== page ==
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Homeowners associations, and their functional counterparts such as condominium or cooperative owners’ associations, have undergone explosive growth in the past few decades. In 1965 there were only 500 such associations. The latest information from the Community Associations Institute (CAI), the trade group for homeowners associations, indicates there are more than 250,000 associations in the United States. Approximately 50 million people now live in developments governed by homeowners associations. This growth is accelerating, with an estimated four out of every five housing starts included in a homeowners association.
Several factors are driving this phenomenal growth. One is the changing housing preferences of older adults who often leave the homes where they raised their children to move to no-maintenance condominium developments in the south and southwest. This trend is only likely to accelerate as the baby boomer generation reaches retirement age.
Another factor: in our largest cities, cyclical weaknesses in residential rental markets have led to the large-scale conversion of apartment buildings to condominium or cooperative ownership. Finally, developers have found that they enjoy a competitive advantage by constructing new subdivisions with common recreational amenities and provision of some services. In each instance, these forms of development will require some type of homeowners association to manage the common amenities or deal with maintenance and service issues.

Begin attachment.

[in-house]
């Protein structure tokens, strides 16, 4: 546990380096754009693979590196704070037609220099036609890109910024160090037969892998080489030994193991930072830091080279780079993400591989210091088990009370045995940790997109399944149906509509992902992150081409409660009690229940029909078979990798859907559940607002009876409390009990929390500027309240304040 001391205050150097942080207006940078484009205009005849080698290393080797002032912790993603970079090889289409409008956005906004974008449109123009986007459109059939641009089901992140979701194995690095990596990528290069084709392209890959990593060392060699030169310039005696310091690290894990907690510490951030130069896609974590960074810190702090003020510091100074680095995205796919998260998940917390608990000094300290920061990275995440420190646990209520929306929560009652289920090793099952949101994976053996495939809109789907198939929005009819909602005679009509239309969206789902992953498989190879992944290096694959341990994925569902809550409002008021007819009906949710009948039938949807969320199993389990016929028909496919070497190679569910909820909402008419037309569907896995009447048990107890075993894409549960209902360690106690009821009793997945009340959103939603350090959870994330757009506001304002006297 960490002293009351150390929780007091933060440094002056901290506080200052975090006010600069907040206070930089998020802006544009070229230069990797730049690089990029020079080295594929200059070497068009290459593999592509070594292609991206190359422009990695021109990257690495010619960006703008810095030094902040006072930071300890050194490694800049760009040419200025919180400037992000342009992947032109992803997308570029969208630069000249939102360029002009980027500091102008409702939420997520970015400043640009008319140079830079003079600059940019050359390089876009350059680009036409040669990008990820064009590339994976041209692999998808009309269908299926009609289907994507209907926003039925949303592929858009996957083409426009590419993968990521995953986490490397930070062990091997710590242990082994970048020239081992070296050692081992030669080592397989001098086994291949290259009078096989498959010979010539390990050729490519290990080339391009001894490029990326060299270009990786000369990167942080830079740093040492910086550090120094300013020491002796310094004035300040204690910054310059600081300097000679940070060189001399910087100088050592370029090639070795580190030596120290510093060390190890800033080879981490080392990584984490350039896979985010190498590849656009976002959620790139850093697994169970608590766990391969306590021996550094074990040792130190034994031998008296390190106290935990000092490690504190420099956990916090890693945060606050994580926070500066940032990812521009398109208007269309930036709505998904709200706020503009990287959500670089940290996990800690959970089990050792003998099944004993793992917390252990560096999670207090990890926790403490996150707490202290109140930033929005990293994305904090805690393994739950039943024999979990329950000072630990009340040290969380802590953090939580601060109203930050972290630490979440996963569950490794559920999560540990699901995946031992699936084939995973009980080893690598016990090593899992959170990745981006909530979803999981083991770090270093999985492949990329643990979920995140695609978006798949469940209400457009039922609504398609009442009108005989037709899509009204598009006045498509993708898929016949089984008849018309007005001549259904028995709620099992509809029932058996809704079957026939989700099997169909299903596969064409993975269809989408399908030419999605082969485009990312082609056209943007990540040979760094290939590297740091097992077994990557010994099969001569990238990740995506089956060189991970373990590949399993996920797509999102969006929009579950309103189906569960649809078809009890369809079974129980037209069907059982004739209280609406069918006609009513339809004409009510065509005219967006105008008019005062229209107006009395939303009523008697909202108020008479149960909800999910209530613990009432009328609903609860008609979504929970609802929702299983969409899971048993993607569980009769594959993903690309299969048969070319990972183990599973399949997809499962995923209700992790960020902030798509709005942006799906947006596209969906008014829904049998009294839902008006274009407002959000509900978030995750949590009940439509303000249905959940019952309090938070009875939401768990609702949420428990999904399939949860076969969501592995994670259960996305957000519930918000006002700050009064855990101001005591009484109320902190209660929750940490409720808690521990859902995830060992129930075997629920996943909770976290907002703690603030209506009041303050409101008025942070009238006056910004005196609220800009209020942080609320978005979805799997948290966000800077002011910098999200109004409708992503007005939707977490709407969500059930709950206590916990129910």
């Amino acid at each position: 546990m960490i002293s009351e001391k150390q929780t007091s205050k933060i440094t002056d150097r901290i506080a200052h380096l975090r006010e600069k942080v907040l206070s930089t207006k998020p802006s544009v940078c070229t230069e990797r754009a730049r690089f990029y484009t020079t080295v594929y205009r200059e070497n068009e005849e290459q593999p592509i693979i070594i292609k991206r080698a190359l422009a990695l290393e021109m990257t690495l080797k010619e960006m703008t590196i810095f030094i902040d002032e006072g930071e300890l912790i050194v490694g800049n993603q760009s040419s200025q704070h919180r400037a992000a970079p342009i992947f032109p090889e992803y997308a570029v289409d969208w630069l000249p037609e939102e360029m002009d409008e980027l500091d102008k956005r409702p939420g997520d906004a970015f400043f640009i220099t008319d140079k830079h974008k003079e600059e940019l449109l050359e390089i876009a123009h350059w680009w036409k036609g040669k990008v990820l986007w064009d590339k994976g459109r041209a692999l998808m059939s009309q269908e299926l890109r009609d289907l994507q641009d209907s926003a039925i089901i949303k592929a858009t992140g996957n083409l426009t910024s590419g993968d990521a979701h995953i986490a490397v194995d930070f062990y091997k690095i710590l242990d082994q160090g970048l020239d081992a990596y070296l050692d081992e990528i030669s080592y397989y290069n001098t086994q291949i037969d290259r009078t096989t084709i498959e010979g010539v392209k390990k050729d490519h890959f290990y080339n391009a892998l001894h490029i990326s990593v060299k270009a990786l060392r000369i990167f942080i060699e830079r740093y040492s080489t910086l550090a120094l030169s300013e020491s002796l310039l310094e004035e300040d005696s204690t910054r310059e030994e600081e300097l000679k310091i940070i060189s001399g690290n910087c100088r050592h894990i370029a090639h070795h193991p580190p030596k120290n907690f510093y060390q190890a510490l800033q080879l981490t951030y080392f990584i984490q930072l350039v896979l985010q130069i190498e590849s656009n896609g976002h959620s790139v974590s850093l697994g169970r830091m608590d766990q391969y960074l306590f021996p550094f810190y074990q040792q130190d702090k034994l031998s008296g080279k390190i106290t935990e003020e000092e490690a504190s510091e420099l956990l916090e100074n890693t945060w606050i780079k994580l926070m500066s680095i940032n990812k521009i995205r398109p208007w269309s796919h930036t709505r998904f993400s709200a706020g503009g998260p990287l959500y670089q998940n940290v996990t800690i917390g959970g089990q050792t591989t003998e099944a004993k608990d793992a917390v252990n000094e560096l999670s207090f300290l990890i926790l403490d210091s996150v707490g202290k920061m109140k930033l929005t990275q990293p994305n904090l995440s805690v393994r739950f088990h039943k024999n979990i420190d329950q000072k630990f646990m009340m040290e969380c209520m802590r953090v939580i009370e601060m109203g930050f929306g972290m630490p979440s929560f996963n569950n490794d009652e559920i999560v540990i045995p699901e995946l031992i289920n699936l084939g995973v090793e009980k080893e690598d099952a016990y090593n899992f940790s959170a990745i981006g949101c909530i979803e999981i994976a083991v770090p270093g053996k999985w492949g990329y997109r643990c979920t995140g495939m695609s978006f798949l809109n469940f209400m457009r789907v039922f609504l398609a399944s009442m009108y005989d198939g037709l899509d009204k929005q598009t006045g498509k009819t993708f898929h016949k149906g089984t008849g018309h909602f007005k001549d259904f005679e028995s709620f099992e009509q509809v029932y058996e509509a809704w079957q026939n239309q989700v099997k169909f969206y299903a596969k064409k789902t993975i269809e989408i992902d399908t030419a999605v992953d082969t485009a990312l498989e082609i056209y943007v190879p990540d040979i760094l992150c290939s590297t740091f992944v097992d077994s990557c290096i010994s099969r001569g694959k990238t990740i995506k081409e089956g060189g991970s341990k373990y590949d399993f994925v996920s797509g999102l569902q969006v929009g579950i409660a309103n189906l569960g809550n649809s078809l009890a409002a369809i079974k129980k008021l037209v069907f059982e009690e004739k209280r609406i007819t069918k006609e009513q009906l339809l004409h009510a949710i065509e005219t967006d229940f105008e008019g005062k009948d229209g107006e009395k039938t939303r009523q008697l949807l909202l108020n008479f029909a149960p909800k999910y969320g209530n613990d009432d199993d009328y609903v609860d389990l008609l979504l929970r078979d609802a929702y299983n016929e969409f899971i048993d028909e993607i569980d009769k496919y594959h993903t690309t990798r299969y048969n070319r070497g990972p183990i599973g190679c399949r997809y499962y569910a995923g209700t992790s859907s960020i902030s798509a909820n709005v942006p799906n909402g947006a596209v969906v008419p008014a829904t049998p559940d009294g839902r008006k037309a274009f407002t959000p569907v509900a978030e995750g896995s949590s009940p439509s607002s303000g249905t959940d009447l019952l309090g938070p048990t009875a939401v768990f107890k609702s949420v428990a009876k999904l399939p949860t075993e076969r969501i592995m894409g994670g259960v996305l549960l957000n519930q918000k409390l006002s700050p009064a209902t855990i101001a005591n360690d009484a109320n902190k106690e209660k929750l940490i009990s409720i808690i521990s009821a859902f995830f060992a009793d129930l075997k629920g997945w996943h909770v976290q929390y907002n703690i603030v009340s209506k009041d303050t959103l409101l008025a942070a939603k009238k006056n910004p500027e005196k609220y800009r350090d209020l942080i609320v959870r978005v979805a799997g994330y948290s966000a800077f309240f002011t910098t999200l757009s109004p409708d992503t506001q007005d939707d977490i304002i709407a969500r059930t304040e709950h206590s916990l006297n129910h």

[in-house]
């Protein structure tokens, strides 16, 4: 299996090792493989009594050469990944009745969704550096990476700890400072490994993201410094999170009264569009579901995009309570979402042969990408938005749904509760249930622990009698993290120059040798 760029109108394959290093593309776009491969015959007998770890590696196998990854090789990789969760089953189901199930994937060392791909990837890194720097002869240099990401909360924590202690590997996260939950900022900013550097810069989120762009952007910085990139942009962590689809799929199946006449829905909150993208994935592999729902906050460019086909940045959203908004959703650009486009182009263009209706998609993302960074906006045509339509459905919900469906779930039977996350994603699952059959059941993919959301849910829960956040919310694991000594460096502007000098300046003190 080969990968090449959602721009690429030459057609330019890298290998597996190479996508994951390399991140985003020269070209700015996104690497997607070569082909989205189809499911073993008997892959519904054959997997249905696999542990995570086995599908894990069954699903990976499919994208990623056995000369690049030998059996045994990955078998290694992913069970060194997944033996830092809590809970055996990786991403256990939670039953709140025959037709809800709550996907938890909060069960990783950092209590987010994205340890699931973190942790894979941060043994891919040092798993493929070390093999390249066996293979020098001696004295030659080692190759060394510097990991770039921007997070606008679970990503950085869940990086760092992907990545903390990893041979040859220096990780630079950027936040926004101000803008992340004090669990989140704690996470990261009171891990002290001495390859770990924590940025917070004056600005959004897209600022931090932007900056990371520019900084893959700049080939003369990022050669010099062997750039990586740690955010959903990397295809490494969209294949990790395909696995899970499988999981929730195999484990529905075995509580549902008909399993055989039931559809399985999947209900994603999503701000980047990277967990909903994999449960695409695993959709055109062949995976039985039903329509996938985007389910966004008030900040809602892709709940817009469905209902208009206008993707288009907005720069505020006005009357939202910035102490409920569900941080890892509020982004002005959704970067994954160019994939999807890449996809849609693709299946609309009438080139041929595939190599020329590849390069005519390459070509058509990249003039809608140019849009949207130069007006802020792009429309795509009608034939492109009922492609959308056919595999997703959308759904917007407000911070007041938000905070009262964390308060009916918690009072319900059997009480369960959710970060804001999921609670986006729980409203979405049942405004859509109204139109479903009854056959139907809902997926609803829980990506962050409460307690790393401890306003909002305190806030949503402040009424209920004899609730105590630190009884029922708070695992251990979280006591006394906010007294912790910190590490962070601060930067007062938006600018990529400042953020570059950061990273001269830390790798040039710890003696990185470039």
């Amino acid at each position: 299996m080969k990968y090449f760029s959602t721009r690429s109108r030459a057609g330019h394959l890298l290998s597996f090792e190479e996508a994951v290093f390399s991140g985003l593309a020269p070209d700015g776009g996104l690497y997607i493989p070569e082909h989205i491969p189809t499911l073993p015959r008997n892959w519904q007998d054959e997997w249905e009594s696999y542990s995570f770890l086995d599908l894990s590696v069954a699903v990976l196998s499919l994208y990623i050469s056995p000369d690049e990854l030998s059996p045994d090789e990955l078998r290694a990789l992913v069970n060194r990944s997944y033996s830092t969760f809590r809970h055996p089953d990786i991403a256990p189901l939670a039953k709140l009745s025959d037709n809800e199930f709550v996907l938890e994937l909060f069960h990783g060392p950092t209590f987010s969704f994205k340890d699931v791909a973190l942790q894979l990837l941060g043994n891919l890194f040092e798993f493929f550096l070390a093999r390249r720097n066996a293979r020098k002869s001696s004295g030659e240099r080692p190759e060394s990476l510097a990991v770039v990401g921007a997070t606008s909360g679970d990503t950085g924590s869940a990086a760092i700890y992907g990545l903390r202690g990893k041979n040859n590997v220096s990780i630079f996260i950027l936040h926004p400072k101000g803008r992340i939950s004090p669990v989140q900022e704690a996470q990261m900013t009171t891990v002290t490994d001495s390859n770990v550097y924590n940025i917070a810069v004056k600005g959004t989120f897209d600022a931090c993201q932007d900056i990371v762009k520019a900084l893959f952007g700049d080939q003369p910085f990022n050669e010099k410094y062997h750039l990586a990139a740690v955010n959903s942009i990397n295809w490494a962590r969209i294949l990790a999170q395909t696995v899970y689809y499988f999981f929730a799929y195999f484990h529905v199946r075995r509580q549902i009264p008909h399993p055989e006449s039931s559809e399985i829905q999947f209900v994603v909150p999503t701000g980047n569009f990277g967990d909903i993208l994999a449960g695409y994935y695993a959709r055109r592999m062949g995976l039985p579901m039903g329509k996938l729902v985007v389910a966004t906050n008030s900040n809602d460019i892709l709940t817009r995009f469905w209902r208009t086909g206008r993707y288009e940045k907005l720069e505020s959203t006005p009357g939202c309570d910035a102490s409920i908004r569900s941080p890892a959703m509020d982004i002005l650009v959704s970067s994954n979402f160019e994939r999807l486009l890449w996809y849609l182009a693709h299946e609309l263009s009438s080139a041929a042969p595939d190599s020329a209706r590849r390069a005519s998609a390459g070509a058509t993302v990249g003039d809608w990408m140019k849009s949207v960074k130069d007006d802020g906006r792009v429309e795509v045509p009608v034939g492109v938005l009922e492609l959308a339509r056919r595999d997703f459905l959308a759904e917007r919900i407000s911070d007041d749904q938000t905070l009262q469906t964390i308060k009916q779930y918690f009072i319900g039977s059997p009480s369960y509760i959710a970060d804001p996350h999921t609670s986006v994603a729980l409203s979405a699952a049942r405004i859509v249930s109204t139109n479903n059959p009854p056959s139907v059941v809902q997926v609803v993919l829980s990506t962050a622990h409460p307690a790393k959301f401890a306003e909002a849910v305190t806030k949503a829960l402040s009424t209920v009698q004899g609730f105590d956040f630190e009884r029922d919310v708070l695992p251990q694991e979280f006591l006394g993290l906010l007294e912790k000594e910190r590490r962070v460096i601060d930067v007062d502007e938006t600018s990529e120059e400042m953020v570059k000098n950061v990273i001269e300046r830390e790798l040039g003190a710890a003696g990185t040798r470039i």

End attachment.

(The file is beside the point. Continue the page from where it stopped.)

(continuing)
In addition to providing amenities and/or services, homeowners associations function as a “private” government, setting rules and policies that govern many of the same concerns as zoning. For example, association rules will normally apply to: parking and storage of vehicles; the display of signs and flags; home occupations; accessory uses; fences; building additions; solar energy and telecommunications devices; and many other items.
Indeed, in the absence of state legislation to the contrary, an association’s rules will take precedence over less restrictive land use regulations because the residents of the association have agreed contractually to be bound by those rules. Thus, a homeowners association is able to restrict, or even prohibit, uses of property that would be allowed under local land use regulations. This article explores whether the potential clash between local land use regulations and homeowners association rules should be a matter of concern for planning commissions and, if so, what, if anything, commissioners might do about it. …
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